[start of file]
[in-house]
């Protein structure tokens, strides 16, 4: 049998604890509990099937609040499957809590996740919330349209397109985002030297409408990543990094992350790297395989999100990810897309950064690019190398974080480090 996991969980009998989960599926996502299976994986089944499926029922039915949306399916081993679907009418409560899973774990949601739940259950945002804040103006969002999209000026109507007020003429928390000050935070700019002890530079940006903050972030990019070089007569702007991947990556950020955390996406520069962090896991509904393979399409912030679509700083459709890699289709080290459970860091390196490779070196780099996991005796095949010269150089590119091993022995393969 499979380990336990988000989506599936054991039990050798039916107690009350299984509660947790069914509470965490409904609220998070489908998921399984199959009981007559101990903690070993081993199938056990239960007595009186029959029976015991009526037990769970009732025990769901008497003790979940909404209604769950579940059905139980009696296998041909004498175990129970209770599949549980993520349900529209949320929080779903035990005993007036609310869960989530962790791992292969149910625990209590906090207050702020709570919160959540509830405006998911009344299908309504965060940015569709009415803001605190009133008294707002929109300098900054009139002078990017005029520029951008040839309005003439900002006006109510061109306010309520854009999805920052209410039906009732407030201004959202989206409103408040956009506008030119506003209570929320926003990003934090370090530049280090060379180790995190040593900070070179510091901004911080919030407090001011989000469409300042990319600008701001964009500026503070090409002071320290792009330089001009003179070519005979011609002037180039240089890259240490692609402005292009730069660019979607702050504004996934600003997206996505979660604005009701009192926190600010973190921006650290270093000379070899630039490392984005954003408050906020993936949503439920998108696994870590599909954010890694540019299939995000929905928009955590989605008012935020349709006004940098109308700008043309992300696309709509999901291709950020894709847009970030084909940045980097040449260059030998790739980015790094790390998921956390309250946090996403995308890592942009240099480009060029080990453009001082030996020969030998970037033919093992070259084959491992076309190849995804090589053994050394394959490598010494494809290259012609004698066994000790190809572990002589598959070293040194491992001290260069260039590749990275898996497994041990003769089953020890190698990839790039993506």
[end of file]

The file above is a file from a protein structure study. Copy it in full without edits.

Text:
[in-house]
């Protein structure tokens, strides 16, 4: 049998604890509990099937609040499957809590996740919330349209397109985002030297409408990543990094992350790297395989999100990810897309950064690019190398974080480090 996991969980009998989960599926996502299976994986089944499926029922039915949306399916081993679907009418409560899973774990949601739940259950945002804040103006969002999209000026109507007020003429928390000050935070700019002890530079940006903050972030990019070089007569702007991947990556950020955390996406520069962090896991509904393979399409912030679509700083459709890699289709080290459970860091390196490779070196780099996991005796095949010269150089590119091993022995393969 499979380990336990988000989506599936054991039990050798039916107690009350299984509660947790069914509470965490409904609220998070489908998921399984199959009981007559101990903690070993081993199938056990239960007595009186029959029976015991009526037990769970009732025990769901008497003790979940909404209604769950579940059905139980009696296998041909004498175990129970209770599949549980993520349900529209949320929080779903035990005993007036609310869960989530962790791992292969149910625990209590906090207050702020709570919160959540509830405006998911009344299908309504965060940015569709009415803001605190009133008294707002929109300098900054009139002078990017005029520029951008040839309005003439900002006006109510061109306010309520854009999805920052209410039906009732407030201004959202989206409103408040956009506008030119506003209570929320926003990003934090370090530049280090060379180790995190040593900070070179510091901004911080919030407090001011989000469409300042990319600008701001964009500026503070090409002071320290792009330089001009003179070519005979011609002037180039240089890259240490692609402005292009730069660019979607702050504004996934600003997206996505979660604005009701009192926190600010973190921006650290270093000379070899630039490392984005954003408050906020993936949503439920998108696994870590599909954010890694540019299939995000929905928009955590989605008012935020349709006004940098109308700008043309992300696309709509999901291709950020894709847009970030084909940045980097040449260059030998790739980015790094790390998921956390309250946090996403995308890592942009240099480009060029080990453009001082030996020969030998970037033919093992070259084959491992076309190849995804090589053994050394394959490598010494494809290259012609004698066994000790190809572990002589598959070293040194491992001290260069260039590749990275898996497994041990003769089953020890190698990839790039993506």